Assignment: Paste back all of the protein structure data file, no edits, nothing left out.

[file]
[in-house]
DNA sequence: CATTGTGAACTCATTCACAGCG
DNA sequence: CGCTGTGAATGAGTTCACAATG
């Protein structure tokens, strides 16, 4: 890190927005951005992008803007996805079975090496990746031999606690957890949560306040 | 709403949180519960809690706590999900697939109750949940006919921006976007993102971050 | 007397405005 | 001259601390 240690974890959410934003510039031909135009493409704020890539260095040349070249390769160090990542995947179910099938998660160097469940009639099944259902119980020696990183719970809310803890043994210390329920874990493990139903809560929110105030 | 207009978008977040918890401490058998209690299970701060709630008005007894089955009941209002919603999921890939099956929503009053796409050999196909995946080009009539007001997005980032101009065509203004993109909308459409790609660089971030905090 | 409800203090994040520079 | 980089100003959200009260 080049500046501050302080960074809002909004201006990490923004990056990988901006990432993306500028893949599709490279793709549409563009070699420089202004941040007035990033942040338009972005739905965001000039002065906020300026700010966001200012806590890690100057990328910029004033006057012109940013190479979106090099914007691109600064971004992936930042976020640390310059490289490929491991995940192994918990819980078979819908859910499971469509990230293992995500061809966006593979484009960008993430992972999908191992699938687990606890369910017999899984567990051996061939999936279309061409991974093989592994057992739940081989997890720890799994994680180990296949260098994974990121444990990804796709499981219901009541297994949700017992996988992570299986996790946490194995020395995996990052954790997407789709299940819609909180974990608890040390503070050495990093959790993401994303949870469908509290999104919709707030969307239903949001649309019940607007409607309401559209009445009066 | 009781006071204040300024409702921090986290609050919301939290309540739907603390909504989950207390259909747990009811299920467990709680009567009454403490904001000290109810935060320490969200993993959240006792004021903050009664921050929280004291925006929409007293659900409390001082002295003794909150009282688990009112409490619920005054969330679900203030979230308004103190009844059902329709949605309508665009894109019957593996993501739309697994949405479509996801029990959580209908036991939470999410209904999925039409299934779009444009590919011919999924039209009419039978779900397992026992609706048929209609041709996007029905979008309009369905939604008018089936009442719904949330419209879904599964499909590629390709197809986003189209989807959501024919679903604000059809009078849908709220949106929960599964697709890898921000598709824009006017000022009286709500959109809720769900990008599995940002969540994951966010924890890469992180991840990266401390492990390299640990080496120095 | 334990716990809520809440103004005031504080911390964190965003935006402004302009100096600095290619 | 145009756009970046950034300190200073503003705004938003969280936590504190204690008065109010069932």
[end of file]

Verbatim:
[in-house]
DNA sequence: CATTGTGAACTCATTCACAGCG
DNA sequence: CGCTGTGAATGAGTTCACAATG
């Protein structure tokens, strides 16, 4: 890190927005951005992008803007996805079975090496990746031999606690957890949560306040 | 709403949180519960809690706590999900697939109750949940006919921006976007993102971050 | 007397405005 | 001259601390 240690974890959410934003510039031909135009493409704020890539260095040349070249390769160090990542995947179910099938998660160097469940009639099944259902119980020696990183719970809310803890043994210390329920874990493990139903809560929110105030 | 207009978008977040918890401490058998209690299970701060709630008005007894089955009941209002919603999921890939099956929503009053796409050999196909995946080009009539007001997005980032101009065509203004993109909308459409790609660089971030905090 | 409800203090994040520079 | 980089100003959200009260 080049500046501050302080960074809002909004201006990490923004990056990988901006990432993306500028893949599709490279793709549409563009070699420089202004941040007035990033942040338009972005739905965001000039002065906020300026700010966001200012806590890690100057990328910029004033006057012109940013190479979106090099914007691109600064971004992936930042976020640390310059490289490929491991995940192994918990819980078979819908859910499971469509990230293992995500061809966006593979484009960008993430992972999908191992699938687990606890369910017999899984567990051996061939999936279309061409991974093989592994057992739940081989997890720890799994994680180990296949260098994974990121444990990804796709499981219901009541297994949700017992996988992570299986996790946490194995020395995996990052954790997407789709299940819609909180974990608890040390503070050495990093959790993401994303949870469908509290999104919709707030969307239903949001649309019940607007409607309401559209009445009066 | 009781006071204040300024409702921090986290609050919301939290309540739907603390909504989950207390259909747990009811299920467990709680009567009454403490904001000290109810935060320490969200993993959240006792004021903050009664921050929280004291925006929409007293659900409390001082002295003794909150009282688990009112409490619920005054969330679900203030979230308004103190009844059902329709949605309508665009894109019957593996993501739309697994949405479509996801029990959580209908036991939470999410209904999925039409299934779009444009590919011919999924039209009419039978779900397992026992609706048929209609041709996007029905979008309009369905939604008018089936009442719904949330419209879904599964499909590629390709197809986003189209989807959501024919679903604000059809009078849908709220949106929960599964697709890898921000598709824009006017000022009286709500959109809720769900990008599995940002969540994951966010924890890469992180991840990266401390492990390299640990080496120095 | 334990716990809520809440103004005031504080911390964190965003935006402004302009100096600095290619 | 145009756009970046950034300190200073503003705004938003969280936590504190204690008065109010069932």